Two Food and Drink-Related Charitable Events Report Record Results


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The Nashville food and drink community is incredibly generous when it comes to charitable events, both the restaurants that participate and the diners that contribute. As many events as we announce here at Bites, you all never let us down when it comes to supporting good causes.

Dining Out for Life is a particularly popular fundraiser here in town that has benefited Nashville Cares thanks to the largesse of Music City restaurants and diners for more than a decade. On a personal note, I was one of the chairs of this year's event and I was absolutely blown away by the generosity of the restaurants that participated and the thousands of people who made it a point to eat out on a Tuesday night to help Cares support people living with HIV in Middle Tennessee.

I certainly don't want to claim any more responsibility for this year's results (other than the three meals I personally ate out that day), but 2013 was a record year for DOFL. In fact, the event blew past every single goal the organization set for this year, raising more than $160,000 from 73 participating restaurants! The largest money-raisers were Arnold Myint's restaurants blvd nashville and PM, in addition to his co-owned restaurant Suzy Wong's House of Yum, also owned by David Taylor, Keith Blaydes, Joey Brown and Todd Roman, which brought in more than $16,000 during the night of DOFL and through an extremely well-attended Sunday brunch at blvd. Thanks to all the patrons and restaurants who took part in this year's DOFL.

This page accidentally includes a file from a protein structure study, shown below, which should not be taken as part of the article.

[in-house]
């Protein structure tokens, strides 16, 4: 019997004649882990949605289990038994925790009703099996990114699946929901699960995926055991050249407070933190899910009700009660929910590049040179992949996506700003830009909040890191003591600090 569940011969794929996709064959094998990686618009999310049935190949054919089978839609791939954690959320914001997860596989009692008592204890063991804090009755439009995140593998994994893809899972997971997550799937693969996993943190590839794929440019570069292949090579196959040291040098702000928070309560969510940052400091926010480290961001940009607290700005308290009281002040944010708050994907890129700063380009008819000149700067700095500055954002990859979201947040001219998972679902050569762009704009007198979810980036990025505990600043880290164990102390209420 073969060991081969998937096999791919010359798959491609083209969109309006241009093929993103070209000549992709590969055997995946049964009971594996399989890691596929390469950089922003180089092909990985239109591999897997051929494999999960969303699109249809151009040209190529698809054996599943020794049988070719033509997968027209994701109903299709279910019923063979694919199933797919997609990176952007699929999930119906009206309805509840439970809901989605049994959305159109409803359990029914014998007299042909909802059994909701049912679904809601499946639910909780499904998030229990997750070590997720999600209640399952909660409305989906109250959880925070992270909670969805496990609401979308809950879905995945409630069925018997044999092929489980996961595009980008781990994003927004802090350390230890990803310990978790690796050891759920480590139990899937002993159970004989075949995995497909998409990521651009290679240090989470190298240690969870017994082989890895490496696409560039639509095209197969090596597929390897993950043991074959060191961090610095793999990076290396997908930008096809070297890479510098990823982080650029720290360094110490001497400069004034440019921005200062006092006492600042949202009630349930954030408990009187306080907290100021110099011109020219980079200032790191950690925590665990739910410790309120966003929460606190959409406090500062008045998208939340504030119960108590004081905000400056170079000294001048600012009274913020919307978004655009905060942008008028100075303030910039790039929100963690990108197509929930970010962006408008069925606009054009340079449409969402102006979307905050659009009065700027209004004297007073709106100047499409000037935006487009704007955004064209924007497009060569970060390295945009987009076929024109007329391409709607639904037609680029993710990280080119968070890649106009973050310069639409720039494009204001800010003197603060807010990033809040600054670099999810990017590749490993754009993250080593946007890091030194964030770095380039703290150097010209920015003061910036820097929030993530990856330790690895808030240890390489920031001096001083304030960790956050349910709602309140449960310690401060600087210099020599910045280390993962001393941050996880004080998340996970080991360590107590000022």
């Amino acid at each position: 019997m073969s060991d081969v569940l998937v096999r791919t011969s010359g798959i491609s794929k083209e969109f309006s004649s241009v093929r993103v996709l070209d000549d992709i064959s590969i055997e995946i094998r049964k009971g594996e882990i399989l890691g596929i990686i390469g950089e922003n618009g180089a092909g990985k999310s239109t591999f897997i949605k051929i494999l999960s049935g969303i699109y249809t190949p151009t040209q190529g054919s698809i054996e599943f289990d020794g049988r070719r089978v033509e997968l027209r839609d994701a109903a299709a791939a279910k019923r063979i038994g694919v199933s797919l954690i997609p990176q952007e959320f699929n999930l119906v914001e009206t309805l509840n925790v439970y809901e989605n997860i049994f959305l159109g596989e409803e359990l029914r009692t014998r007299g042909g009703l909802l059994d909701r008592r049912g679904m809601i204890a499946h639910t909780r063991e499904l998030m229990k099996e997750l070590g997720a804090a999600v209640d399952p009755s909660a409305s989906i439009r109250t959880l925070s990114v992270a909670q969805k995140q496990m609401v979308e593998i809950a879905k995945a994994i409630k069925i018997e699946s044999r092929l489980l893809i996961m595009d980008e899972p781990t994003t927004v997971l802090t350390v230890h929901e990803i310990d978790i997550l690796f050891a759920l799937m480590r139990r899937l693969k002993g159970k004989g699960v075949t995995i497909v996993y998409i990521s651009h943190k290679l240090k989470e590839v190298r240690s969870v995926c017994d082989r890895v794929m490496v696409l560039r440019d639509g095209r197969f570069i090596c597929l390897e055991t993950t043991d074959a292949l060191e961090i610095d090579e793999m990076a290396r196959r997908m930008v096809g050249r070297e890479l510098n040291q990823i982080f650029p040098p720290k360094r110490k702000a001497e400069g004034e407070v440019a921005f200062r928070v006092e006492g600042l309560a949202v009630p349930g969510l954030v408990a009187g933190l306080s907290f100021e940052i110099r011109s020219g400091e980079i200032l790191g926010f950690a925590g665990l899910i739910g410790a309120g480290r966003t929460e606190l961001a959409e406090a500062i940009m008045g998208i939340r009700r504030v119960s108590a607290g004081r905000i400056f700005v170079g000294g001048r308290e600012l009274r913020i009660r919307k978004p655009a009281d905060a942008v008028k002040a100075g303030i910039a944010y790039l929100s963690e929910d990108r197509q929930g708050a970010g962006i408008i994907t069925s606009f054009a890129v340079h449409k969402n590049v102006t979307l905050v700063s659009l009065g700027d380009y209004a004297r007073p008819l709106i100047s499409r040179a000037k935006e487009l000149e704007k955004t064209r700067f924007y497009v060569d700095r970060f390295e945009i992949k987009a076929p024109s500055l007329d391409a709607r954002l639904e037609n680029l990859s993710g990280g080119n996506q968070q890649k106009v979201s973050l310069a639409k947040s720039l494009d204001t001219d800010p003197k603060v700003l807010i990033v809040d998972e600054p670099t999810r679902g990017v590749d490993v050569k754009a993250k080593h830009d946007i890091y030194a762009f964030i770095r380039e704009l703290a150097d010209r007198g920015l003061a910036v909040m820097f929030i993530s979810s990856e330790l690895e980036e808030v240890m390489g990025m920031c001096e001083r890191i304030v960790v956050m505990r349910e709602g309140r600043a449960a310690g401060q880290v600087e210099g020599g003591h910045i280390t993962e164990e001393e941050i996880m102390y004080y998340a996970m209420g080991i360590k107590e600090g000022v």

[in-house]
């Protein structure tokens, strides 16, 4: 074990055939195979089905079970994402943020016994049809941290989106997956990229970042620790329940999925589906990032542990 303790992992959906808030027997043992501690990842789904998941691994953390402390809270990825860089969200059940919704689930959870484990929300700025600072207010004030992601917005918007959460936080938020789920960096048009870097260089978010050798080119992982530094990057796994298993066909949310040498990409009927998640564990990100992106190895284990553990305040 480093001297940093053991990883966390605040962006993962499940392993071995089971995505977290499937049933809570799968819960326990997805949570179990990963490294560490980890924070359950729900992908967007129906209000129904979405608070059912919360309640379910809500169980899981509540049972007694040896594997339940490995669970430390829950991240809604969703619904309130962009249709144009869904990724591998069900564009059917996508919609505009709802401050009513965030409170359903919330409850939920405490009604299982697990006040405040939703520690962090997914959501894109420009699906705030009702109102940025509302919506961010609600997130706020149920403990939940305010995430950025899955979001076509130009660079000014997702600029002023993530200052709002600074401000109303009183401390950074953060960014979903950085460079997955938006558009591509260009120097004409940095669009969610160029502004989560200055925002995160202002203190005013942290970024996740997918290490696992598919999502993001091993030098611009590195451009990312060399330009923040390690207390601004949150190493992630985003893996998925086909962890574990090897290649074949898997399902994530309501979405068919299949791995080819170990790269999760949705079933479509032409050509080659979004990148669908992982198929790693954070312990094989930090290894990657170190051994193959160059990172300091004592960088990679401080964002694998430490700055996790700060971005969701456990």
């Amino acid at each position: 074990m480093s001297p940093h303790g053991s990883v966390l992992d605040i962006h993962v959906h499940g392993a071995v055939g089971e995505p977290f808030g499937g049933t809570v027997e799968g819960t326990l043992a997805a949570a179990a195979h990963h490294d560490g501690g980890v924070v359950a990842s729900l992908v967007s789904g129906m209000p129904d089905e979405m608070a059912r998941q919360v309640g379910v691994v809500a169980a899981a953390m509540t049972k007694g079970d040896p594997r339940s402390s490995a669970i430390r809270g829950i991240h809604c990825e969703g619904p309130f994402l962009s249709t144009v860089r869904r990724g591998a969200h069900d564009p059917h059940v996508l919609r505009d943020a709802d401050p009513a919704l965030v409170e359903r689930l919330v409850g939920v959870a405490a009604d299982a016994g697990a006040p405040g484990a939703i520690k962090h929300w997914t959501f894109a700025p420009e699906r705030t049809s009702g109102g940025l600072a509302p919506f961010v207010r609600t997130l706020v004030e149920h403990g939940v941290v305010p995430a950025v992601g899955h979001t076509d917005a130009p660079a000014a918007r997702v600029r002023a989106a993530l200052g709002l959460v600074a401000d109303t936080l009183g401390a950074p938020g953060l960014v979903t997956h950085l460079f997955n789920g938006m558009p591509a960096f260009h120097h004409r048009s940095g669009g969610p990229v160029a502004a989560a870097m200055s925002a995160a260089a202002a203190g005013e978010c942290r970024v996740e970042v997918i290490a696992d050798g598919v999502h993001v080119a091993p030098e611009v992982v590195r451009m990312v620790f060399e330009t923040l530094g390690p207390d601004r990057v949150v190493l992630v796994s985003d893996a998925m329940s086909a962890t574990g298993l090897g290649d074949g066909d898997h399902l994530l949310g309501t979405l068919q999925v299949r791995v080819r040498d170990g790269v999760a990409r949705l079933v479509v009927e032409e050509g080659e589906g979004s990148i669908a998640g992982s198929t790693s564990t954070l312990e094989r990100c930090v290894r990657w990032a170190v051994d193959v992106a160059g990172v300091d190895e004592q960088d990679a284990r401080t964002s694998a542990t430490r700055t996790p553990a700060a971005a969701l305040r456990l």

Another big event was New Belgium Brewing's Tour de Fat, which brought together 5,000 people in Centennial Park last month, with more than 1,200 of them participating in the fun and wacky bike parade.

Considering it was a free event to attend, it is astonishing that the Tour raised more than $35,000 for Nashville bicycle-related nonprofits Sound Forest, Walk/Bike Nashville and Ride For Reading. The money came from proceeds from beer and merchandise sales and donations from bike parade participants and will go a long way to improve the bikeability of our city.

One person who will personally benefit from any improvements is Ayzit Doydum, who committed to give up his car for a year as part of the tour's "car for bike swap" challenge. “Winning this opportunity to trade in my car for a bike will be a great way for me live how I want: in harmony with nature, my city and myself,” Ayzit said. “As far as I'm concerned, this is a win-win-win situation.”

Both events were definitely winners as far as I'm concerned, so pat yourself on the back Nashville!


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